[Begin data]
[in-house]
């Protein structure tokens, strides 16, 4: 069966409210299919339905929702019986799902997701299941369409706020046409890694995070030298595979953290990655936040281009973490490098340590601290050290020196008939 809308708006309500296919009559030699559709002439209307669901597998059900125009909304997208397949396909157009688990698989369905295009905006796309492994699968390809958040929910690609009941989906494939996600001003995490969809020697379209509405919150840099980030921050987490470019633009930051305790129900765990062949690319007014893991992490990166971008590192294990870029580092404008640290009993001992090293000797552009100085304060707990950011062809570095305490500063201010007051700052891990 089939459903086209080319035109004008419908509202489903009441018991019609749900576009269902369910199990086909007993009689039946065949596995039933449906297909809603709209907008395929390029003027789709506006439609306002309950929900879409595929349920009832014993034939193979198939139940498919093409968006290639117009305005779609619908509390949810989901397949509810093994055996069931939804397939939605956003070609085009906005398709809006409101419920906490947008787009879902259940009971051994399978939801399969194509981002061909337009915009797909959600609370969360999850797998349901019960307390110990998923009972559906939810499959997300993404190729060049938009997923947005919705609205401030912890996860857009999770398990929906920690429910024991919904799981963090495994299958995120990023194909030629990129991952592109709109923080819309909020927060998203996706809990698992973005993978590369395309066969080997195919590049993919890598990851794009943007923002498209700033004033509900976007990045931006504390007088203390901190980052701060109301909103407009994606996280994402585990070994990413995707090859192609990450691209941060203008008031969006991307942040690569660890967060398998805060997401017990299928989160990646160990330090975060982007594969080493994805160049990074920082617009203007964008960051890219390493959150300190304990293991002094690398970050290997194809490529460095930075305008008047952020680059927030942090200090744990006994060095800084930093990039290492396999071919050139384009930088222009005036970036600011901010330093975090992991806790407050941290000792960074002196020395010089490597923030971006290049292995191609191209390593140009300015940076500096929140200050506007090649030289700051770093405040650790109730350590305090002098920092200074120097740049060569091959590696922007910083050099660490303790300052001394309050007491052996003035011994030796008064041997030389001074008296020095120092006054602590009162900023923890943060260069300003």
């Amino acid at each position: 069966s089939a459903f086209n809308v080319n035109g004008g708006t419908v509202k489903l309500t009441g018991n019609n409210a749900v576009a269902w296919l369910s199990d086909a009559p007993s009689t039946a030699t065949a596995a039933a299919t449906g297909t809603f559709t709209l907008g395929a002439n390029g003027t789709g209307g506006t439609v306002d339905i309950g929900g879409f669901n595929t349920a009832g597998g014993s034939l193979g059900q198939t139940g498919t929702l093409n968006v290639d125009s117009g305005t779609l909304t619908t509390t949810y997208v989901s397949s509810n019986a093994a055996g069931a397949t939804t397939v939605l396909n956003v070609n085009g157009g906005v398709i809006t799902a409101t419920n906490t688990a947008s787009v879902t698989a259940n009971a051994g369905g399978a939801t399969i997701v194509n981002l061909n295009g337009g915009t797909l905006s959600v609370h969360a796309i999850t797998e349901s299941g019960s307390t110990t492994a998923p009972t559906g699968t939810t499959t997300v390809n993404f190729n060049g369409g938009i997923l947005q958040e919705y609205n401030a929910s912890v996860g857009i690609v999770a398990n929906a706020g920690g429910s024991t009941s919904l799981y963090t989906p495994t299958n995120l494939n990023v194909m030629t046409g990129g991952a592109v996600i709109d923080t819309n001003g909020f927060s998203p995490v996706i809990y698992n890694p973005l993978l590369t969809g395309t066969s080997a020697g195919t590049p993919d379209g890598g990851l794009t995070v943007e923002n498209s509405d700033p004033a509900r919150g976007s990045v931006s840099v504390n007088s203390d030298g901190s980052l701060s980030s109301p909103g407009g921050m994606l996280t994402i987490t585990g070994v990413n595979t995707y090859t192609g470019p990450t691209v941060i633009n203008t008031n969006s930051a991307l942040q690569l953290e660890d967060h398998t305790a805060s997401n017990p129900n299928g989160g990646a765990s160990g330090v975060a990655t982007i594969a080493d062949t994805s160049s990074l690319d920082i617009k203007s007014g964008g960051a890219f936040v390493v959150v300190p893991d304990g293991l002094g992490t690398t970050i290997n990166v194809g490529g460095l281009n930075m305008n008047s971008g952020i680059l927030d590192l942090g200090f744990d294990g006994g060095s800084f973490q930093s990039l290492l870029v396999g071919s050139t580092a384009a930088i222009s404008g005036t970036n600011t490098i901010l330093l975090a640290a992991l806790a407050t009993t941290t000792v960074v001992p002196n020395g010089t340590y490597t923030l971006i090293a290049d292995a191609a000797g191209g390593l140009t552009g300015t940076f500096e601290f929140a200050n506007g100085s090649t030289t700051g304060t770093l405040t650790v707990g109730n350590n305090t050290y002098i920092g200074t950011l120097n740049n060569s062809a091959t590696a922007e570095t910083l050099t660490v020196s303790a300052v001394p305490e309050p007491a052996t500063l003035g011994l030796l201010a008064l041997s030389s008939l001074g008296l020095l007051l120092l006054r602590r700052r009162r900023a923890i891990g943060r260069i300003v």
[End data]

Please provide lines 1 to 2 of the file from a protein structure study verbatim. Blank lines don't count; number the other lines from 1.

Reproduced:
[in-house]
């Protein structure tokens, strides 16, 4: 069966409210299919339905929702019986799902997701299941369409706020046409890694995070030298595979953290990655936040281009973490490098340590601290050290020196008939 809308708006309500296919009559030699559709002439209307669901597998059900125009909304997208397949396909157009688990698989369905295009905006796309492994699968390809958040929910690609009941989906494939996600001003995490969809020697379209509405919150840099980030921050987490470019633009930051305790129900765990062949690319007014893991992490990166971008590192294990870029580092404008640290009993001992090293000797552009100085304060707990950011062809570095305490500063201010007051700052891990 089939459903086209080319035109004008419908509202489903009441018991019609749900576009269902369910199990086909007993009689039946065949596995039933449906297909809603709209907008395929390029003027789709506006439609306002309950929900879409595929349920009832014993034939193979198939139940498919093409968006290639117009305005779609619908509390949810989901397949509810093994055996069931939804397939939605956003070609085009906005398709809006409101419920906490947008787009879902259940009971051994399978939801399969194509981002061909337009915009797909959600609370969360999850797998349901019960307390110990998923009972559906939810499959997300993404190729060049938009997923947005919705609205401030912890996860857009999770398990929906920690429910024991919904799981963090495994299958995120990023194909030629990129991952592109709109923080819309909020927060998203996706809990698992973005993978590369395309066969080997195919590049993919890598990851794009943007923002498209700033004033509900976007990045931006504390007088203390901190980052701060109301909103407009994606996280994402585990070994990413995707090859192609990450691209941060203008008031969006991307942040690569660890967060398998805060997401017990299928989160990646160990330090975060982007594969080493994805160049990074920082617009203007964008960051890219390493959150300190304990293991002094690398970050290997194809490529460095930075305008008047952020680059927030942090200090744990006994060095800084930093990039290492396999071919050139384009930088222009005036970036600011901010330093975090992991806790407050941290000792960074002196020395010089490597923030971006290049292995191609191209390593140009300015940076500096929140200050506007090649030289700051770093405040650790109730350590305090002098920092200074120097740049060569091959590696922007910083050099660490303790300052001394309050007491052996003035011994030796008064041997030389001074008296020095120092006054602590009162900023923890943060260069300003």